How to write a competitive application for a postdoctoral fellowship at the Earth and Planets Laboratory

Every year, the Carnegie Institution for Science's Earth and Planets Laboratory (EPL) selects a new class of postdoctoral fellows. Here we have compiled advice from staff scientists (those who will evaluate applications) and answers to frequently asked questions that we hope will help you prepare your application. Please do not hesitate to reach out to mwalter@carnegiescience.edu (Postdoc Selection Committee Chair) with any further questions. Good luck!

 


Before you begin

  • We strongly encourage you to get some information about the resources and people at EPL and think about how they may complement and enhance your proposed work and how you may collaborate with them. In other words, ask yourself, why are you specifically applying to EPL, and why would they want to choose you over other candidates? Make sure to mention the names of staff members at EPL who you might work with and contact them prior to writing your application. Approaching the process in this way allows you to meet several potential mentors even if the fellowship does not end up working out in the current cycle.
     
  • Once you have come up with your proposal idea, discuss this idea with your potential mentors, especially if your project requires access to specialized equipment. It is critical to make sure that the research can be done at EPL and that potential mentors are interested in the collaboration and will be supportive of the proposal. Please note that while most mentors are happy to help bounce around or refine ideas (when given enough time), your research idea must be your own, and EPL staff are not allowed to help you come up with project ideas or help write your proposal.
     
  • Alert your letter writers well in advance that you are applying to EPL and provide them with the deadline for letters. Ideally, you should share your application materials (even if they’re in draft form) with letter writers two weeks prior to the letter deadline. If there are specific things you want them to mention in your letter, please let them know.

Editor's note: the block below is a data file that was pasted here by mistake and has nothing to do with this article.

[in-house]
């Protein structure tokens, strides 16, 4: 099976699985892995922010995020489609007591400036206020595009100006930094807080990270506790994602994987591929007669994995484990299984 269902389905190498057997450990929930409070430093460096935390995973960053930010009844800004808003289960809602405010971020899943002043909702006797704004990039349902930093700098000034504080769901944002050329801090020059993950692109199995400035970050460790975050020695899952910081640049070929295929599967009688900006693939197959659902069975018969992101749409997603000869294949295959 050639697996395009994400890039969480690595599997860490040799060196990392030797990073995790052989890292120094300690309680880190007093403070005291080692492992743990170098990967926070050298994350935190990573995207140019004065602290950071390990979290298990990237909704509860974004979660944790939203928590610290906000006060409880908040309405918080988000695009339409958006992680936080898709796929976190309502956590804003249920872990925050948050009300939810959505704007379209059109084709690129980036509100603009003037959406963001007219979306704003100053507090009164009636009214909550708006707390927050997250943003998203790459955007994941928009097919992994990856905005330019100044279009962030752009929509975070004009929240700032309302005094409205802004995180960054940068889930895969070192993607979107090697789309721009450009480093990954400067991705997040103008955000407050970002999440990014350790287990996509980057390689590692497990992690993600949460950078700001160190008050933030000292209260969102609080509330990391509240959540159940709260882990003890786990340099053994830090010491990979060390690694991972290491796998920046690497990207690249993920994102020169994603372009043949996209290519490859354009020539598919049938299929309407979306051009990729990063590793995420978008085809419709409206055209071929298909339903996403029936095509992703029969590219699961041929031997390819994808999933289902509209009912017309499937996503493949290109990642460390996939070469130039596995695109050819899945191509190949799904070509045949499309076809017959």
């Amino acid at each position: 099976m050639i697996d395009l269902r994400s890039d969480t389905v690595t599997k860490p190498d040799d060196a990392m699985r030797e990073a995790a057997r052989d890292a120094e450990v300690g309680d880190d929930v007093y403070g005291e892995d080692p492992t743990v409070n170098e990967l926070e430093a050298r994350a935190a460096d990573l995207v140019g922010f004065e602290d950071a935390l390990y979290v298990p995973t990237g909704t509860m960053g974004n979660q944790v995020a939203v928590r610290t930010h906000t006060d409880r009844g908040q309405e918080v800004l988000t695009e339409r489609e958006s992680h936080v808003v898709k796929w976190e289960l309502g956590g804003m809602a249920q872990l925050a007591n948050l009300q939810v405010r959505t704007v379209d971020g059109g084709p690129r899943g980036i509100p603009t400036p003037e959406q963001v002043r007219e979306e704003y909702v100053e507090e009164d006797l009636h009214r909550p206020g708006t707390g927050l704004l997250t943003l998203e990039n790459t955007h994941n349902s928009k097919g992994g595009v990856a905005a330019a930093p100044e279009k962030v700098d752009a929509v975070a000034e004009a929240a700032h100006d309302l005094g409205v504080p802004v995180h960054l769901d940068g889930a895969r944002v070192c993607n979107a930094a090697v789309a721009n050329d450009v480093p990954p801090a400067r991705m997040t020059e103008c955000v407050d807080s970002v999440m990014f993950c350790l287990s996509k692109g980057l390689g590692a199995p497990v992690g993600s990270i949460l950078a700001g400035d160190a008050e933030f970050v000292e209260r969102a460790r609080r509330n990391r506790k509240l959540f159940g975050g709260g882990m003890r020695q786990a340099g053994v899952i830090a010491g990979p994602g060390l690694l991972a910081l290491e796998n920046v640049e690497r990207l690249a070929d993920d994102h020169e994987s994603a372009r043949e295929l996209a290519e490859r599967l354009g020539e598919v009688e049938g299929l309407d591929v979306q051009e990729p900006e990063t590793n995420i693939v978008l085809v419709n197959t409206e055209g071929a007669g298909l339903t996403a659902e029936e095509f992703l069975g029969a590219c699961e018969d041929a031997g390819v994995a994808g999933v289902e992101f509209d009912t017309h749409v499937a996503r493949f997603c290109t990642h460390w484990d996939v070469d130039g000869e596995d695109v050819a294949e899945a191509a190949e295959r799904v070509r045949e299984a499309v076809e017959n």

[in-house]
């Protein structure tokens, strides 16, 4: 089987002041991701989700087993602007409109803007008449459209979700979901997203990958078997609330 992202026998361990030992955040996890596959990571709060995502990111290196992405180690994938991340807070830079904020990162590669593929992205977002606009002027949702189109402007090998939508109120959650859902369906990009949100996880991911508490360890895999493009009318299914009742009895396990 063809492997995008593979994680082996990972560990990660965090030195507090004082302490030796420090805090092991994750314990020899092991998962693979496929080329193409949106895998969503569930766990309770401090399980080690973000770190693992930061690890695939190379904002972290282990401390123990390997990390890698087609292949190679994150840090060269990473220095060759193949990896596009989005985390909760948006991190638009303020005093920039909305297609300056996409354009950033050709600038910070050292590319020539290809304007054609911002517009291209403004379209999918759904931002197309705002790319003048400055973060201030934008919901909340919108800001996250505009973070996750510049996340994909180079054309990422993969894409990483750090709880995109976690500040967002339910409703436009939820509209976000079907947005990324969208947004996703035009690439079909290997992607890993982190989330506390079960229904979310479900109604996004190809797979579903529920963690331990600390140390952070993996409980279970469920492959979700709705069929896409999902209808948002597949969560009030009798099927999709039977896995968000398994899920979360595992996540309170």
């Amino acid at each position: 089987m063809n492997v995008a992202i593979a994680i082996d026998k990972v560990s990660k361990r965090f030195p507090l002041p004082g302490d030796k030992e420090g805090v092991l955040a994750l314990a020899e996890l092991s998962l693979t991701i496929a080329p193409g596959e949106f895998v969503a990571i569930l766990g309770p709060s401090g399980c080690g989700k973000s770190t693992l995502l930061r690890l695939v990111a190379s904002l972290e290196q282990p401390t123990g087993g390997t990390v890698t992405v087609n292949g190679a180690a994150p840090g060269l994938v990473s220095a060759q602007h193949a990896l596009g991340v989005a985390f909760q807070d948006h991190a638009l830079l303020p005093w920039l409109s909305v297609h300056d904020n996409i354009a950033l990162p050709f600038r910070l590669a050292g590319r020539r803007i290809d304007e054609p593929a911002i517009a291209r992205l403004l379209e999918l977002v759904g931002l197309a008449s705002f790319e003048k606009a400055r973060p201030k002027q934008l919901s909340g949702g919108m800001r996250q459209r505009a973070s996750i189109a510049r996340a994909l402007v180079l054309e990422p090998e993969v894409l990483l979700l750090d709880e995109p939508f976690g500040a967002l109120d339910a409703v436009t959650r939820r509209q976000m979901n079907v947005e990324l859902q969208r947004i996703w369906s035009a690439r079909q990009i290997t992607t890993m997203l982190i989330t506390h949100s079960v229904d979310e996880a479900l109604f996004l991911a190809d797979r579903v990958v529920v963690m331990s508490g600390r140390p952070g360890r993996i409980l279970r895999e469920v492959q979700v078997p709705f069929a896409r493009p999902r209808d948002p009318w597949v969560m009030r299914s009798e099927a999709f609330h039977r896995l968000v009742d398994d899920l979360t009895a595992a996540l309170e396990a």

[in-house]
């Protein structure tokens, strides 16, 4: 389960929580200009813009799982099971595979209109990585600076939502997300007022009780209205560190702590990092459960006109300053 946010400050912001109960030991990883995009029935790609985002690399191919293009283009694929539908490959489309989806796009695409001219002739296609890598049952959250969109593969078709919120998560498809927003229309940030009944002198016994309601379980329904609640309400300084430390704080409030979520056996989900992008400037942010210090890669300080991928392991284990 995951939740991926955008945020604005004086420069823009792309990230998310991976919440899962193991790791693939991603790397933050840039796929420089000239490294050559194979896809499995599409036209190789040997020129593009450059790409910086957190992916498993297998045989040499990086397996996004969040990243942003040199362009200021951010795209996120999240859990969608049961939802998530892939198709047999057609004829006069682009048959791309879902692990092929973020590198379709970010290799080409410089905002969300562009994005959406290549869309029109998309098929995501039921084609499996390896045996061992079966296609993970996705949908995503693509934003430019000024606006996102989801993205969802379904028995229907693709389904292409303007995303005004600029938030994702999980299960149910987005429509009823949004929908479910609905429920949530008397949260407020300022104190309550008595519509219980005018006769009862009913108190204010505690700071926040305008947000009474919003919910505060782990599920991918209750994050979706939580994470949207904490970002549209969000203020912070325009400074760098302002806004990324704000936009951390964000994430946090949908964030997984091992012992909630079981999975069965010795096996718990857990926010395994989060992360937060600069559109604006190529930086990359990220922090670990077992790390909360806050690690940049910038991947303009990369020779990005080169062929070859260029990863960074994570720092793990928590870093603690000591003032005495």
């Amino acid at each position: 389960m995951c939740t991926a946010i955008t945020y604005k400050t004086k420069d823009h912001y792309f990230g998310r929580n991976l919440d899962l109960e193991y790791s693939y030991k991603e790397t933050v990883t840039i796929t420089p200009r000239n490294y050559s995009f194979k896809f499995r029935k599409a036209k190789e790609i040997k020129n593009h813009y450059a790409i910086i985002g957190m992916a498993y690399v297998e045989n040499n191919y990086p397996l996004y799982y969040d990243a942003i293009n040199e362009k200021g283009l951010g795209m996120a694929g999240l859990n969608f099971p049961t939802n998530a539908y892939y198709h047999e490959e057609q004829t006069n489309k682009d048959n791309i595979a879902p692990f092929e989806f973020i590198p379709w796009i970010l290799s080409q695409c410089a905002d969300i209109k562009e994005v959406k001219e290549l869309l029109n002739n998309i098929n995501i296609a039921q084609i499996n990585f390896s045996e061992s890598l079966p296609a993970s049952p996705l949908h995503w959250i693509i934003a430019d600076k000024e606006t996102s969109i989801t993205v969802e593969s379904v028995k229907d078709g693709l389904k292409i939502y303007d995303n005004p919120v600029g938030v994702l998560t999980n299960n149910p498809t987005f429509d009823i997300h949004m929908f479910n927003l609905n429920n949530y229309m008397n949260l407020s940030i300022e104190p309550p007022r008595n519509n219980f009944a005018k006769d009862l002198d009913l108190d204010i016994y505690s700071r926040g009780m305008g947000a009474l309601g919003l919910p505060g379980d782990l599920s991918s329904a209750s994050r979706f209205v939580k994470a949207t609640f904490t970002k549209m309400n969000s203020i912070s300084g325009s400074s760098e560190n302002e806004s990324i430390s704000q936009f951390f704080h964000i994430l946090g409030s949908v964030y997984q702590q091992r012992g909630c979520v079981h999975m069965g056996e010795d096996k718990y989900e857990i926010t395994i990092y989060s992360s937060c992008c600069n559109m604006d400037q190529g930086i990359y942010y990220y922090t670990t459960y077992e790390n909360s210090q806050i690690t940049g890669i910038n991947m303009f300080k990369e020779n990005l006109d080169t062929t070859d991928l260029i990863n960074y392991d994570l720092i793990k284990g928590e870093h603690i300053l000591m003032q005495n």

As you are writing your application

Previous Research Statement and Description of Proposed Research

  • You need to keep to the requested lengths for the Previous Research Statement and Research Proposal. The requested lengths include references and figures.
     
  • Make sure to explain what broader science questions you are trying to answer. Remember that an interdisciplinary group of scientists will be reading your application, so it is important to explain why your research questions are important without using too much jargon and technical details. Staff who are not experts in your area of specialty can easily get lost in the weeds, so make sure to effectively communicate in a way that will excite any scientist.
     
  • Make it clear how your work fits into the bigger picture of your “subfield of research” and across other fields if possible. What is new or innovative? Address this for both past and future research. This can also generate enthusiasm from committee members that read your proposal who work in vastly different areas.
     
  • Make sure to discuss why your research project is timely and important to do now? What key knowledge gap will your research help to fill, and how will it influence future work? What will be the lasting impact?
     
  • Avoid writing a proposal that is only a list of tasks you will try to accomplish (i.e., I will do these experiments, or I will collect these data) without saying why. The introduction is very important in this regard and should set up the rest of the proposal.
     
  • You do still need to convey specifics about how you will address the broader science questions and convince the committee’s experts that completion of your project is feasible at EPL and over the duration of the fellowship. A timeline may help the reader (and you!) connect the different parts of the project together. A Gantt chart at the end is always helpful and lets staff know you have thought about timelines.
     
  • Consider the risks in your proposal and discuss backup plans (e.g., a risk assessment plan) if something does not go as planned or you cannot get the access you need to collect important data (synchrotron beamtime, telescope time, etc.). We encourage novel and risky proposals, but we also expect a realistic appraisal and mitigating strategies. Do not expect the committee to overlook risks that you do not mention.